How to make diversity and inclusion feel authentic (and why it often doesn’t)
Virgin Media O2 Business
21st June 2023
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Adam Wilson was shortlisted for a Diversity Hero award at the British LGBT Awards 2022 and won Highly Commended in the Inspirational Role Model category at Rainbow Honours 2023.
Allowing staff to embrace their individuality at work increases happiness and mental wellbeing and creates a better experience for staff and customers, according to research by Virgin Atlantic.
The research also found that feeling more accepted and comfortable in the workplace gives employees an increased sense of loyalty to their employer.
Clearly, then, diversity, equity and inclusion (DE&I) isn’t just about doing the right thing. It also has measurable business benefits.
For businesses without dedicated DE&I teams, however, it can be tricky to know where to start.
In this blog post I’m going to share some thoughts on how we can all create a workplace that properly represents our society, where every employee can thrive no matter who they are or what their story is.
Why do you need a DE&I policy?
People want to know that their identity matters and is respected in the workplace. And making sure every employee feels like their range of intersectional identities are valid and included is the key to a successful DE&I strategy.
There are lots of different factors that make up who we are as an individual, including:
- Sexual orientation
- Medical conditions
As an employer, you need to consider all these things if you want your employees to feel safe and comfortable bringing their whole selves to work.
And action will always speak louder than words. An effective DE&I policy goes further than what is written on paper. It ingrains itself in the culture of an organisation, bringing huge benefits for both customers and employees.
At Virgin Media O2, for example, we decided to include pronouns in our email signature. A seemingly small gesture, perhaps, but for those it affects it means a lot.
We even took this one step further by allowing our public-facing staff to display their pronouns on their name badges, helping our customers benefit from our inclusive culture too.
Little changes like these add up and can have an enormous impact on your overall DE&I achievements. And I’m proud to say we can now call ourselves a Stonewall top 100 employer.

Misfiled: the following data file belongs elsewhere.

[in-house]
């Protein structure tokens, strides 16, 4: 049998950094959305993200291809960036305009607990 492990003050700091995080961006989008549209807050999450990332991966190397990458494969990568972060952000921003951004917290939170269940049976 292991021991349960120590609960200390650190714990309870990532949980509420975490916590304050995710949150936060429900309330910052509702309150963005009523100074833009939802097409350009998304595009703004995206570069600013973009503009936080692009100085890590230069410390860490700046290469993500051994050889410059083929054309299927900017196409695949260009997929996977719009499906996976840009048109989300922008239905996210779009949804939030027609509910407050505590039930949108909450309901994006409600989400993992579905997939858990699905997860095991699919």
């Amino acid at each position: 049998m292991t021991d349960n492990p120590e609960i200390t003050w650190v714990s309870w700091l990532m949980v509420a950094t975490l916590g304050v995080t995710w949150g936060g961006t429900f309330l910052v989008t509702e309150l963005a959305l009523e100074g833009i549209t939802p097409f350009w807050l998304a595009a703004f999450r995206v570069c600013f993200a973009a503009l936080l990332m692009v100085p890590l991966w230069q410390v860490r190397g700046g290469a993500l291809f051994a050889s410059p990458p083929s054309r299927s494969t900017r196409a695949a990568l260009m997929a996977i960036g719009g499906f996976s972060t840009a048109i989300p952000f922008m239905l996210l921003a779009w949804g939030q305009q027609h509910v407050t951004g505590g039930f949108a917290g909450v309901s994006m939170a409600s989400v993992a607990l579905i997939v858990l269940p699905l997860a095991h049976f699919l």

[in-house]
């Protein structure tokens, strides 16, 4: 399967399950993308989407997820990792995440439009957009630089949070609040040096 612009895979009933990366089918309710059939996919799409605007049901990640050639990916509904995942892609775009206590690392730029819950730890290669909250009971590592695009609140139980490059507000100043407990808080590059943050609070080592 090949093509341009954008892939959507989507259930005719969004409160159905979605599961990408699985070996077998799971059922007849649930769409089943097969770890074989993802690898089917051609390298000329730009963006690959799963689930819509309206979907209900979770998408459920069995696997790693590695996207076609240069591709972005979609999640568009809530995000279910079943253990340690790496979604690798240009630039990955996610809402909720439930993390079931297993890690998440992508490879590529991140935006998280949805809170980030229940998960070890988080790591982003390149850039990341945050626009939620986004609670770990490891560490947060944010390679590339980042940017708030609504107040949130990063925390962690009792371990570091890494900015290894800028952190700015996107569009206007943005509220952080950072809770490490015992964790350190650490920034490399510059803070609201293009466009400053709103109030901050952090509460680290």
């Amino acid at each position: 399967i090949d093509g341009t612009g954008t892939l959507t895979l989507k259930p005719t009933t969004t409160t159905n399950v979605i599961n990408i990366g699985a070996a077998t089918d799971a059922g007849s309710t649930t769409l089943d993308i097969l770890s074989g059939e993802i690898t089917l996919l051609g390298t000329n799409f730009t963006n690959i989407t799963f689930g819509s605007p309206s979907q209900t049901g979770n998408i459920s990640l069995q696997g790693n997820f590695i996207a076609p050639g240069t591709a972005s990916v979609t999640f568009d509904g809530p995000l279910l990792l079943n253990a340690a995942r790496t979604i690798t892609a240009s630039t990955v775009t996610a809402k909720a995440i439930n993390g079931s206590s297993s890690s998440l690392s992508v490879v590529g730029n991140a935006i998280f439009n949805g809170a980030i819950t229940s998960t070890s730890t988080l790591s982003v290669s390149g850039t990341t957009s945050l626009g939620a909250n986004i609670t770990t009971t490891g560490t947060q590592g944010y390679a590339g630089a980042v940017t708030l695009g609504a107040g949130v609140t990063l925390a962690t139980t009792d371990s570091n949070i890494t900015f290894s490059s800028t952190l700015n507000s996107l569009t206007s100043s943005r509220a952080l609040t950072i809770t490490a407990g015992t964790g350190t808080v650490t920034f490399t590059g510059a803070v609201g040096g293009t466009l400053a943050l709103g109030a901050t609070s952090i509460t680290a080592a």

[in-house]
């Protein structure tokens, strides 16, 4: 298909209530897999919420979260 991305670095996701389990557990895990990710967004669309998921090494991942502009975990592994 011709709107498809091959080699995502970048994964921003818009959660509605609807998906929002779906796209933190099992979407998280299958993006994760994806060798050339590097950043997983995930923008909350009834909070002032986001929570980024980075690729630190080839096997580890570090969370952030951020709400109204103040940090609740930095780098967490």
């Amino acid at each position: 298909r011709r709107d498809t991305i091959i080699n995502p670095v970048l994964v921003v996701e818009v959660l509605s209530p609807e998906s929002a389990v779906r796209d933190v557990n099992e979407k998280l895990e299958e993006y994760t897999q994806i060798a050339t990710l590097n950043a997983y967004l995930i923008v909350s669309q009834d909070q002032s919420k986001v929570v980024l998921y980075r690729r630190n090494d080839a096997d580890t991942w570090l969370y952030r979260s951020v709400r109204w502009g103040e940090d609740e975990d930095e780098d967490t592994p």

How do you get started with DE&I?
The first step is understanding the range of diverse voices you already have in your organisation. They can help you shape your DE&I policy based on real-life insight from the people it most affects.
Representation is important. It allows you to have an honest and balanced conversation about your organisation’s current culture and tackle any challenges head-on.
If you feel any intersectional identities are underrepresented, there are organisations out there that can work with you to make sure you’re not unintentionally excluding those identities as you shape your DE&I policy.
Here are a few I would recommend:
- LGBT Foundation
- Race Equality Foundation
Who is responsible for creating a culture of inclusivity?
It’s important for those at the top to lead by example, but changing culture isn’t only senior management’s job. Everyone in your organisation is equally accountable for building and maintaining a culture of inclusivity.
People managers, however, do have extra responsibility when it comes to creating equal opportunities in the recruitment and retention process. They need to make sure the whole of society is represented when it comes to new hires.
One way to help achieve that is by making sure you have a diverse interviewing panel. A lot of people would welcome sitting across an interview table from people they can relate to, whether that’s down to race, gender identity, disability, age or anything else.
Successful candidates will also likely remember this positive recruitment experience, knowing they can bring their authentic selves to work from their very first day.
How do you create an environment where people can speak openly?
Changing the culture to speak openly is always going to have its challenges. There may be this sense of: ‘This is my employer, someone who is potentially responsible for my future promotions, can I really say this?’
Ultimately it’s on senior management to understand how to respond to those communications.
As a leader it can be quite hard not to get defensive or trying to offer an instant fix. Instead, it’s important to focus on authentic leadership and being open and honest to feedback.
Creating situations where employees can be heard is a powerful indicator to others that you are serious about inclusion and diversity.
What can you do right now to start improving DE&I?
Three simple things:
Whether you’re a small local business or an enormous global organisation, these three little words are the key to making a massive difference on DE&I.